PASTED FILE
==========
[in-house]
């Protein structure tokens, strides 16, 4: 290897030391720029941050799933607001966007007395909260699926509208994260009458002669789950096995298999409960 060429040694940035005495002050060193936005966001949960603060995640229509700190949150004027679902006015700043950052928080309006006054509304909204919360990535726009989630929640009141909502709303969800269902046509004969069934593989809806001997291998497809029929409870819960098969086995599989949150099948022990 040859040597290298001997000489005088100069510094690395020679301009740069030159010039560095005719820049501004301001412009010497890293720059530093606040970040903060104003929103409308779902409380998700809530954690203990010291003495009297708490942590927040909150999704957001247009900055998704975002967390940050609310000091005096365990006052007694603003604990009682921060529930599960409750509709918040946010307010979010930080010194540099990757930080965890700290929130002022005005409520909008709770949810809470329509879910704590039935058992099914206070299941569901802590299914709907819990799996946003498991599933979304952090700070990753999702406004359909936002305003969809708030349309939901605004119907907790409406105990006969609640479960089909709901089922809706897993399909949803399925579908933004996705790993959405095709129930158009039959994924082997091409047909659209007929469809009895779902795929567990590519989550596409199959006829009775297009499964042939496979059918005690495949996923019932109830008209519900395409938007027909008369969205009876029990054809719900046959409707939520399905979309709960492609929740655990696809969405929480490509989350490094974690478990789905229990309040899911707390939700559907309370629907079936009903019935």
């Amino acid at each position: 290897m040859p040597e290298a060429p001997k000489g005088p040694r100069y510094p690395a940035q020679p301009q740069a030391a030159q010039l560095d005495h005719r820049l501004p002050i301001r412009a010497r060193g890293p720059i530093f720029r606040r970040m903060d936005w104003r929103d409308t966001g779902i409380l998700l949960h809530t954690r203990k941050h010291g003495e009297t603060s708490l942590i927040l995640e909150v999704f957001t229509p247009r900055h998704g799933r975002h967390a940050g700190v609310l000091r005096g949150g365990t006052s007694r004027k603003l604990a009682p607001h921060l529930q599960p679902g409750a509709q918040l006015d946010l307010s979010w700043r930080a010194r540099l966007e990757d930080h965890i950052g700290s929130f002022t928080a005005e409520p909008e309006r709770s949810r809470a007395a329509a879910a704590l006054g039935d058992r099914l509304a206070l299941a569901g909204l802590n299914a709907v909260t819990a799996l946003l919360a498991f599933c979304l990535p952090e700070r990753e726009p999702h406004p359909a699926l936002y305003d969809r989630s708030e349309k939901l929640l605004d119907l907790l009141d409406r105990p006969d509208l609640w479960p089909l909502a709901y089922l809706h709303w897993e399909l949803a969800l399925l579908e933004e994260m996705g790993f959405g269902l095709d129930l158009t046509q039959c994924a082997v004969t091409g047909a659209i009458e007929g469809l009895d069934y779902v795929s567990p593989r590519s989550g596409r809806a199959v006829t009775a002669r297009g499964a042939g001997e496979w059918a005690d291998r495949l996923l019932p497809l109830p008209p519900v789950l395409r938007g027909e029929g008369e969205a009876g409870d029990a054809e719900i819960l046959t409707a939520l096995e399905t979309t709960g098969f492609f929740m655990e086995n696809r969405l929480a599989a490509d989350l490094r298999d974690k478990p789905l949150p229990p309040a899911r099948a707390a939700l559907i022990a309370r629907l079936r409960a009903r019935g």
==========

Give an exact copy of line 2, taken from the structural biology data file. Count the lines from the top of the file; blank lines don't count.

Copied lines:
């Protein structure tokens, strides 16, 4: 290897030391720029941050799933607001966007007395909260699926509208994260009458002669789950096995298999409960 060429040694940035005495002050060193936005966001949960603060995640229509700190949150004027679902006015700043950052928080309006006054509304909204919360990535726009989630929640009141909502709303969800269902046509004969069934593989809806001997291998497809029929409870819960098969086995599989949150099948022990 040859040597290298001997000489005088100069510094690395020679301009740069030159010039560095005719820049501004301001412009010497890293720059530093606040970040903060104003929103409308779902409380998700809530954690203990010291003495009297708490942590927040909150999704957001247009900055998704975002967390940050609310000091005096365990006052007694603003604990009682921060529930599960409750509709918040946010307010979010930080010194540099990757930080965890700290929130002022005005409520909008709770949810809470329509879910704590039935058992099914206070299941569901802590299914709907819990799996946003498991599933979304952090700070990753999702406004359909936002305003969809708030349309939901605004119907907790409406105990006969609640479960089909709901089922809706897993399909949803399925579908933004996705790993959405095709129930158009039959994924082997091409047909659209007929469809009895779902795929567990590519989550596409199959006829009775297009499964042939496979059918005690495949996923019932109830008209519900395409938007027909008369969205009876029990054809719900046959409707939520399905979309709960492609929740655990696809969405929480490509989350490094974690478990789905229990309040899911707390939700559907309370629907079936009903019935």